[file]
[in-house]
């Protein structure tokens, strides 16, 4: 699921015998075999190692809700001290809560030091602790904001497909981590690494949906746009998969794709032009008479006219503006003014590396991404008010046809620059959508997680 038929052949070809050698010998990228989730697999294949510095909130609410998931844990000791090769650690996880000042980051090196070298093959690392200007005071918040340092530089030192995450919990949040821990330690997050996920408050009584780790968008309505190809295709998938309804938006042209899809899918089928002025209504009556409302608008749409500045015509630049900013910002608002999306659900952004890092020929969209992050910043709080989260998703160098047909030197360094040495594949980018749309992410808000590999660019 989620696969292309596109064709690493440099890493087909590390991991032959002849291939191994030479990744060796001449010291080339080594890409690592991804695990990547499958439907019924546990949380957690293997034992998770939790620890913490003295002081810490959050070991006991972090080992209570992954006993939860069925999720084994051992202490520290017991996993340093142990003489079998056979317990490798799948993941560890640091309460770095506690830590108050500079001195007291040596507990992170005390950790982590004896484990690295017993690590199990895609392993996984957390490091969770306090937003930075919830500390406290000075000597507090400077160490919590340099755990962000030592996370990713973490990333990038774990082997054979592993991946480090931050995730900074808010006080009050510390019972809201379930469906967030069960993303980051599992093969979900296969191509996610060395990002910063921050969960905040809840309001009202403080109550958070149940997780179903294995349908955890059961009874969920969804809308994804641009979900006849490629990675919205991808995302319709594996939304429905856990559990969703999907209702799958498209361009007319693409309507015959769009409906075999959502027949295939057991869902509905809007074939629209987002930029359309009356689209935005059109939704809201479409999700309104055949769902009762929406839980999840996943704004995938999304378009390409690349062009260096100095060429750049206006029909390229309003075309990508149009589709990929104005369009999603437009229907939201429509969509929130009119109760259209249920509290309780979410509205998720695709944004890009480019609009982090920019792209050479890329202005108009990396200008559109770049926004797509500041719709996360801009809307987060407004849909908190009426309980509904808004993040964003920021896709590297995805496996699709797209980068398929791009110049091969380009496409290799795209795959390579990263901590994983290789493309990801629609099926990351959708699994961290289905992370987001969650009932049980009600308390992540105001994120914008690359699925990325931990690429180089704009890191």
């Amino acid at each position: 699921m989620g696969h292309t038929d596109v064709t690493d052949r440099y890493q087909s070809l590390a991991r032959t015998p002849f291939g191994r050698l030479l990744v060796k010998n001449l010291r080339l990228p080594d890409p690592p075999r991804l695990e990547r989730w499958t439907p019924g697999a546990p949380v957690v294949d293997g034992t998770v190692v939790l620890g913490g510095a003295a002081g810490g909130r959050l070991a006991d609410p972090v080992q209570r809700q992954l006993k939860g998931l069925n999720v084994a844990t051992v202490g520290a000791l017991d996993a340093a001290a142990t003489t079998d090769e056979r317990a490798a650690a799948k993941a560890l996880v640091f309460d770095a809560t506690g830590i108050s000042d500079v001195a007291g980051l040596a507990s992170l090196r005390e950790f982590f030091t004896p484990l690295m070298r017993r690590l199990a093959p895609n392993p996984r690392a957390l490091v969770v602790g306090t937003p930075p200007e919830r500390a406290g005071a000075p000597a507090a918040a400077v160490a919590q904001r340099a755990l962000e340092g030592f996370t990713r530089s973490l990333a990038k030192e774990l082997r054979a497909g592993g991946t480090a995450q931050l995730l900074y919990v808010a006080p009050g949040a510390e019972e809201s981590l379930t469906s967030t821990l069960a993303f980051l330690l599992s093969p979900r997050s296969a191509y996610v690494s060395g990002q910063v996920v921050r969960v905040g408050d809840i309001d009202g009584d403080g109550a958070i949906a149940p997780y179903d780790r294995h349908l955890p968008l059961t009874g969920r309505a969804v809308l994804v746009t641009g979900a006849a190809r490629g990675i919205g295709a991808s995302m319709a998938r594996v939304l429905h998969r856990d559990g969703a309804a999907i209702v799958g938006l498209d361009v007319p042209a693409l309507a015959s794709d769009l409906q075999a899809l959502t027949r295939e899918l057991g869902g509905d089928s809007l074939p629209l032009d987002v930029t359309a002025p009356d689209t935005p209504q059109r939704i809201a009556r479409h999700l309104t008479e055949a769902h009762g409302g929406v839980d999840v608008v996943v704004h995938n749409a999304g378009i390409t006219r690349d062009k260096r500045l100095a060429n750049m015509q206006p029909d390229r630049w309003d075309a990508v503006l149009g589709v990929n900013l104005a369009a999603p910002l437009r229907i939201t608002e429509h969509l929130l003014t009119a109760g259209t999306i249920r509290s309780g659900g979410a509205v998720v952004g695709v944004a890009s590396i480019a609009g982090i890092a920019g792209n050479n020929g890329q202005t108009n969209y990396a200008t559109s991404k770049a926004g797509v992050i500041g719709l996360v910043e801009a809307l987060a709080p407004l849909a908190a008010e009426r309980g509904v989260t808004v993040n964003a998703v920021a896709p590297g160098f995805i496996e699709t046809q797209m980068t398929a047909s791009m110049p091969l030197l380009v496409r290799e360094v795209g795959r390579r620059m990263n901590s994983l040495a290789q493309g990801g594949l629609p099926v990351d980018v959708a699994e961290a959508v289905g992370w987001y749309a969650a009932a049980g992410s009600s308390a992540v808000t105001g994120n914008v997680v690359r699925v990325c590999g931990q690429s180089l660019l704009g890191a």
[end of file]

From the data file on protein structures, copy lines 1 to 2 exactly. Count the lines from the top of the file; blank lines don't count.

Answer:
[in-house]
């Protein structure tokens, strides 16, 4: 699921015998075999190692809700001290809560030091602790904001497909981590690494949906746009998969794709032009008479006219503006003014590396991404008010046809620059959508997680 038929052949070809050698010998990228989730697999294949510095909130609410998931844990000791090769650690996880000042980051090196070298093959690392200007005071918040340092530089030192995450919990949040821990330690997050996920408050009584780790968008309505190809295709998938309804938006042209899809899918089928002025209504009556409302608008749409500045015509630049900013910002608002999306659900952004890092020929969209992050910043709080989260998703160098047909030197360094040495594949980018749309992410808000590999660019 989620696969292309596109064709690493440099890493087909590390991991032959002849291939191994030479990744060796001449010291080339080594890409690592991804695990990547499958439907019924546990949380957690293997034992998770939790620890913490003295002081810490959050070991006991972090080992209570992954006993939860069925999720084994051992202490520290017991996993340093142990003489079998056979317990490798799948993941560890640091309460770095506690830590108050500079001195007291040596507990992170005390950790982590004896484990690295017993690590199990895609392993996984957390490091969770306090937003930075919830500390406290000075000597507090400077160490919590340099755990962000030592996370990713973490990333990038774990082997054979592993991946480090931050995730900074808010006080009050510390019972809201379930469906967030069960993303980051599992093969979900296969191509996610060395990002910063921050969960905040809840309001009202403080109550958070149940997780179903294995349908955890059961009874969920969804809308994804641009979900006849490629990675919205991808995302319709594996939304429905856990559990969703999907209702799958498209361009007319693409309507015959769009409906075999959502027949295939057991869902509905809007074939629209987002930029359309009356689209935005059109939704809201479409999700309104055949769902009762929406839980999840996943704004995938999304378009390409690349062009260096100095060429750049206006029909390229309003075309990508149009589709990929104005369009999603437009229907939201429509969509929130009119109760259209249920509290309780979410509205998720695709944004890009480019609009982090920019792209050479890329202005108009990396200008559109770049926004797509500041719709996360801009809307987060407004849909908190009426309980509904808004993040964003920021896709590297995805496996699709797209980068398929791009110049091969380009496409290799795209795959390579990263901590994983290789493309990801629609099926990351959708699994961290289905992370987001969650009932049980009600308390992540105001994120914008690359699925990325931990690429180089704009890191």